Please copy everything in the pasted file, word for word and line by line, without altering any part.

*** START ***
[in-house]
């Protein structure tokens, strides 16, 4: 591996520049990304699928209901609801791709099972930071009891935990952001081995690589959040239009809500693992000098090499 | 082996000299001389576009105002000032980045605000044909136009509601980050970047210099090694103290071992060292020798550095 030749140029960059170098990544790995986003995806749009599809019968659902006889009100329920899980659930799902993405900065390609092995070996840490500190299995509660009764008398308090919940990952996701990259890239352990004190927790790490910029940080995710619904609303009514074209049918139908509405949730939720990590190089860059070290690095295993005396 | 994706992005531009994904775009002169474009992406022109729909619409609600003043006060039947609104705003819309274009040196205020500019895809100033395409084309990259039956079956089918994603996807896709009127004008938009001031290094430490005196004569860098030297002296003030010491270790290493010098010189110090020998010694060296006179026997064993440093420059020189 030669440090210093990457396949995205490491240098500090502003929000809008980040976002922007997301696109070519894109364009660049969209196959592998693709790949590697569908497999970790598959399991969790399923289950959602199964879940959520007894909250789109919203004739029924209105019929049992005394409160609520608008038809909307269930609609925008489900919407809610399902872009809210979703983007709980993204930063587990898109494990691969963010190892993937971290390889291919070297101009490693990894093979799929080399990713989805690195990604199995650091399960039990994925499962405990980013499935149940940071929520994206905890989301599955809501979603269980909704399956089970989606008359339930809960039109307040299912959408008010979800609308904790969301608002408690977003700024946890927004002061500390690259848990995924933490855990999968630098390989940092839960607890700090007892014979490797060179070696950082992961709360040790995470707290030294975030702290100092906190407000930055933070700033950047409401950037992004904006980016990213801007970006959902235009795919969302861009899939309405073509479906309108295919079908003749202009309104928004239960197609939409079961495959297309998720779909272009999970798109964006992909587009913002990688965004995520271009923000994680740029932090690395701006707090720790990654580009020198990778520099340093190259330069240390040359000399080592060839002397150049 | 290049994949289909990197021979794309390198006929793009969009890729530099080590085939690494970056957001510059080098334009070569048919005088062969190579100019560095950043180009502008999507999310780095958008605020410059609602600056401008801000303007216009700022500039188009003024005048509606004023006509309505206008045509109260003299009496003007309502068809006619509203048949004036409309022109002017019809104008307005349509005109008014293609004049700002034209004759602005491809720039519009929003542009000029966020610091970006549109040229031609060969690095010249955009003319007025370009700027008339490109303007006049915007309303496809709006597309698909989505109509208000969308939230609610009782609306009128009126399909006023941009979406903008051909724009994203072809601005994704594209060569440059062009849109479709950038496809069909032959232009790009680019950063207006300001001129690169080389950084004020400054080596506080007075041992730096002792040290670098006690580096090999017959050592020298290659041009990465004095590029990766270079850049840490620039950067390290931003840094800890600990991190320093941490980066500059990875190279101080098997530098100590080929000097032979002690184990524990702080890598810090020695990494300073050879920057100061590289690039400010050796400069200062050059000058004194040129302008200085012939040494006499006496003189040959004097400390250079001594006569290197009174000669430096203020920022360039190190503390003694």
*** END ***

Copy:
[in-house]
């Protein structure tokens, strides 16, 4: 591996520049990304699928209901609801791709099972930071009891935990952001081995690589959040239009809500693992000098090499 | 082996000299001389576009105002000032980045605000044909136009509601980050970047210099090694103290071992060292020798550095 030749140029960059170098990544790995986003995806749009599809019968659902006889009100329920899980659930799902993405900065390609092995070996840490500190299995509660009764008398308090919940990952996701990259890239352990004190927790790490910029940080995710619904609303009514074209049918139908509405949730939720990590190089860059070290690095295993005396 | 994706992005531009994904775009002169474009992406022109729909619409609600003043006060039947609104705003819309274009040196205020500019895809100033395409084309990259039956079956089918994603996807896709009127004008938009001031290094430490005196004569860098030297002296003030010491270790290493010098010189110090020998010694060296006179026997064993440093420059020189 030669440090210093990457396949995205490491240098500090502003929000809008980040976002922007997301696109070519894109364009660049969209196959592998693709790949590697569908497999970790598959399991969790399923289950959602199964879940959520007894909250789109919203004739029924209105019929049992005394409160609520608008038809909307269930609609925008489900919407809610399902872009809210979703983007709980993204930063587990898109494990691969963010190892993937971290390889291919070297101009490693990894093979799929080399990713989805690195990604199995650091399960039990994925499962405990980013499935149940940071929520994206905890989301599955809501979603269980909704399956089970989606008359339930809960039109307040299912959408008010979800609308904790969301608002408690977003700024946890927004002061500390690259848990995924933490855990999968630098390989940092839960607890700090007892014979490797060179070696950082992961709360040790995470707290030294975030702290100092906190407000930055933070700033950047409401950037992004904006980016990213801007970006959902235009795919969302861009899939309405073509479906309108295919079908003749202009309104928004239960197609939409079961495959297309998720779909272009999970798109964006992909587009913002990688965004995520271009923000994680740029932090690395701006707090720790990654580009020198990778520099340093190259330069240390040359000399080592060839002397150049 | 290049994949289909990197021979794309390198006929793009969009890729530099080590085939690494970056957001510059080098334009070569048919005088062969190579100019560095950043180009502008999507999310780095958008605020410059609602600056401008801000303007216009700022500039188009003024005048509606004023006509309505206008045509109260003299009496003007309502068809006619509203048949004036409309022109002017019809104008307005349509005109008014293609004049700002034209004759602005491809720039519009929003542009000029966020610091970006549109040229031609060969690095010249955009003319007025370009700027008339490109303007006049915007309303496809709006597309698909989505109509208000969308939230609610009782609306009128009126399909006023941009979406903008051909724009994203072809601005994704594209060569440059062009849109479709950038496809069909032959232009790009680019950063207006300001001129690169080389950084004020400054080596506080007075041992730096002792040290670098006690580096090999017959050592020298290659041009990465004095590029990766270079850049840490620039950067390290931003840094800890600990991190320093941490980066500059990875190279101080098997530098100590080929000097032979002690184990524990702080890598810090020695990494300073050879920057100061590289690039400010050796400069200062050059000058004194040129302008200085012939040494006499006496003189040959004097400390250079001594006569290197009174000669430096203020920022360039190190503390003694």